Enjoying a Florida RV Vacation to Big Cypress National Preserve

What could be better than a winter vacation in Florida? An RV winter vacation in Florida! And the perfect place to go for solitude, wildlife and paddling extraordinaire is Big Cypress National Preserve. This is a spot that provides the ideal mixture of tropical and temperate climates and gives visitors scenic wonders beyond compare. The preserve is open all year.

There are two RV campgrounds in Big Cypress. Midway Campground is open all year, has a dump station and allows for electrical hookup. There are 26 sites for RVs and they are all first come, first served. Monument Lake Campground is open from August to April. This campground has no hookups available but has drinking water and restrooms.

Scenic driving is probably the best way to spend the majority of your time when you visit the preserve. The routes you can take will get you around to all the best places to see wildlife, with a number of scenic pull-offs. The 27-mile Loop Road allows you to travel through pine forests with dwarf cypress and tons of birds and animals. The Turner River / Wagonwheel / Birdon Roads Loop will require a pair of binoculars as you won’t want to miss seeing all the wading birds coming to feed.

Many who come to Big Cypress National Preserve do so to engage in hiking activities. The Florida National Scenic Trail is one of the best trails to experience. Although it travels 1400 miles across the state, there are three portions within the preserve. You can see many types of habitats, from the forest stands to prairies and grasslands.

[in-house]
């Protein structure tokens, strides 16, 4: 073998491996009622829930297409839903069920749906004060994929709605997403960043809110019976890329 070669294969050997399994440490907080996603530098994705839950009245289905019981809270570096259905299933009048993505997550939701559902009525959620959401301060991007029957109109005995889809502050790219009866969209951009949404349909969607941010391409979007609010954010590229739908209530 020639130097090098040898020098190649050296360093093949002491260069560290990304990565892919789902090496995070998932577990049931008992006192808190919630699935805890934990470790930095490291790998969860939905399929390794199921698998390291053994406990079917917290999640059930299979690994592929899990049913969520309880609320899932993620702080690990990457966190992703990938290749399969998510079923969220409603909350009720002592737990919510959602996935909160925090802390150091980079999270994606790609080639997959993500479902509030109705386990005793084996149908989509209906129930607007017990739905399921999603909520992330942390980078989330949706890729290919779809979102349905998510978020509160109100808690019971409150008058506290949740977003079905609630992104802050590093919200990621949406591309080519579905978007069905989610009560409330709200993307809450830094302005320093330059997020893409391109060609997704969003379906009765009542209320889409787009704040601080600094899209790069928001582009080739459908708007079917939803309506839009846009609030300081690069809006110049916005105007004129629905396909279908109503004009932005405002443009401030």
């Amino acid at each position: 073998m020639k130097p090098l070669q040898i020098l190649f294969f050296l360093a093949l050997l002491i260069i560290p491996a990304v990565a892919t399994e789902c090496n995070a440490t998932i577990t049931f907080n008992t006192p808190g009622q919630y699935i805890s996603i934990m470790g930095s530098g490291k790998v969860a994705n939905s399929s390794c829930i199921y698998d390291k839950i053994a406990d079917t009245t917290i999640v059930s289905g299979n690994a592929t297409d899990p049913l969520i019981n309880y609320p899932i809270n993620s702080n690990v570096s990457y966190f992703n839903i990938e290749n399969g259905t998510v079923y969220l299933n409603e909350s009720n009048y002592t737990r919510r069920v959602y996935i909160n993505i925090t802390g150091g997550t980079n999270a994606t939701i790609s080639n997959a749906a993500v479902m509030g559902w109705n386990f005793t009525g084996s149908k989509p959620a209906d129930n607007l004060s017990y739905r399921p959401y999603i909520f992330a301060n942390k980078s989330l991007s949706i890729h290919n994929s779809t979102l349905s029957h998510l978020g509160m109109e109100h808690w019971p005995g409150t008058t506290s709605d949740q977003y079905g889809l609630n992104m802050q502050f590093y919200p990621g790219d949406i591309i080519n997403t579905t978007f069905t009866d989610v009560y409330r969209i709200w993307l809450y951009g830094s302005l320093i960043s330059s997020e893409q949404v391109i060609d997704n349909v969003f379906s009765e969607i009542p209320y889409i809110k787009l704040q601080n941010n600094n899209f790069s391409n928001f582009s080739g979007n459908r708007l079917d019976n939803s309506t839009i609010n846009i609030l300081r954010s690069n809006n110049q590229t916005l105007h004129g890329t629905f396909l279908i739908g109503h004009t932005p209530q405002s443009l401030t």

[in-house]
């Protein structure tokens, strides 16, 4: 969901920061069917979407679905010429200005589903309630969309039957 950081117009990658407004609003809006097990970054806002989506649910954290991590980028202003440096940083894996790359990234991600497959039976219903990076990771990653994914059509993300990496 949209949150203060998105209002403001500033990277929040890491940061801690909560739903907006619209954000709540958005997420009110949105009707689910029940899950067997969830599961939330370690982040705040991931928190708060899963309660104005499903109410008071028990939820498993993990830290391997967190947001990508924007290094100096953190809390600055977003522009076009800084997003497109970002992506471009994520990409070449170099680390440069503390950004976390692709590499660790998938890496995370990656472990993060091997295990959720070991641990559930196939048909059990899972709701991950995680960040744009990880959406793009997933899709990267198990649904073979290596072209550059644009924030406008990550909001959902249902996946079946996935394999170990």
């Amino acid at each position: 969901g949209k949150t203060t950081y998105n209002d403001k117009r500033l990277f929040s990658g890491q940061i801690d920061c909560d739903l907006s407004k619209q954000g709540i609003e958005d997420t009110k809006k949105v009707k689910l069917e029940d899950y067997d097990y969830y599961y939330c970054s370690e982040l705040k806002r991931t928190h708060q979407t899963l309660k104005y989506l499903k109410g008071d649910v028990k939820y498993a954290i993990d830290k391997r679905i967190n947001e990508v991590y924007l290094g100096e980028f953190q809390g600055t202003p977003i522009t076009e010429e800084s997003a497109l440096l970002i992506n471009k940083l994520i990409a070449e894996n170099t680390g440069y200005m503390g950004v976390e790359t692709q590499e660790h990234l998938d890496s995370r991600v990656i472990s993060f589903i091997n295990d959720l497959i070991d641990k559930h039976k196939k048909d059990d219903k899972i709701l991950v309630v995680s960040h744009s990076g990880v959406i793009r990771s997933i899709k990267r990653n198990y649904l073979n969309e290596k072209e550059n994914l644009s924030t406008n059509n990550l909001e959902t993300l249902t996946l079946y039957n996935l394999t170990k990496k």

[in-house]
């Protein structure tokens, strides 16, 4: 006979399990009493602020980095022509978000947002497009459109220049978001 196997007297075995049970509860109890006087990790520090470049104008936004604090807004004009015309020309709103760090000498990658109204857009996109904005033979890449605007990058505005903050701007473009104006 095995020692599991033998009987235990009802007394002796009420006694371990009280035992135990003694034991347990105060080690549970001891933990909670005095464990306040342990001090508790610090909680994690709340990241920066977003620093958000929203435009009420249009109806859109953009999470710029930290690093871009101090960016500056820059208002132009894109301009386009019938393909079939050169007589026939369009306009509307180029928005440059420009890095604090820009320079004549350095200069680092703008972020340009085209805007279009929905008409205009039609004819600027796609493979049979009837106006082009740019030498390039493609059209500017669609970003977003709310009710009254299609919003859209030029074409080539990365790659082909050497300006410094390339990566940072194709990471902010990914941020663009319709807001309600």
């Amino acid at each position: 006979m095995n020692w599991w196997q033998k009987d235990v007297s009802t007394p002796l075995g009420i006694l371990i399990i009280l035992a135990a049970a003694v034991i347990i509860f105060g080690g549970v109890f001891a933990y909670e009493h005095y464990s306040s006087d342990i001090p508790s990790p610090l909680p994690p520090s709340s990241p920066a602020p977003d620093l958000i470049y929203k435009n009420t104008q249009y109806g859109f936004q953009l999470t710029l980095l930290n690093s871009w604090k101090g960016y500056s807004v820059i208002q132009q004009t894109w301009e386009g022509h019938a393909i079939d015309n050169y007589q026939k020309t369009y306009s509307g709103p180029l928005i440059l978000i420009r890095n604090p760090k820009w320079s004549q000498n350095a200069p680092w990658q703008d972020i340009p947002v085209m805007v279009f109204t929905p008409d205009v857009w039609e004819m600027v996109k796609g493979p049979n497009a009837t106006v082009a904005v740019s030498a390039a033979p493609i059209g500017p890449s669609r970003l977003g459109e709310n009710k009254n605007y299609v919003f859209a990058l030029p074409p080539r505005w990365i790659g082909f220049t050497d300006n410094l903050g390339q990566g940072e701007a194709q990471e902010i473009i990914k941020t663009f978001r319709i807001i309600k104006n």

If you want an easier adventure, you may wish to walk the Kirby Storter Boardwalk. This is ideal for those with young children. Getting outdoors and being close to these lovely swamplands and marshes is something you really can’t experience anywhere else. Other hiking trails crisscross the preserve, allowing you to get the most out of your visit.

Historic and controversial Alligator Alley must be seen to be believed. This is also known as Interstate 75 and actually runs east to west across South Florida. Along the section within the preserve, you will see all sorts of bird life and, of course, plenty of alligators. One common bird to the preserve is the anhinga, never seen outside of Florida.

Canoeing trails are perfect for some paddling fun. The shorter trails are good for beginners, at about three to five hours per trip. The Lefthand Turner River Paddling Trail is an easy to moderate trail which is great for newbies to paddling. The Sandfly Island Loop Paddling Trail should be paddled with the incoming or outgoing tides so you aren’t fighting the currents. If you go at the wrong time you should add on another hour of paddling time.

More difficult paddling trails are the Turner River Paddling Trail and the Halfway Creek and Halfway Creek Loop Paddling Trails. These require more time. However both give you the opportunity to see intertidal and coastal mangrove forests. Be sure to bring a camera. But watch for wakes from speedboats, as these can tip over your canoe.

What a perfect time to visit Big Cypress National Preserve – in winter months when the cold winds are blowing up north. Enjoy!

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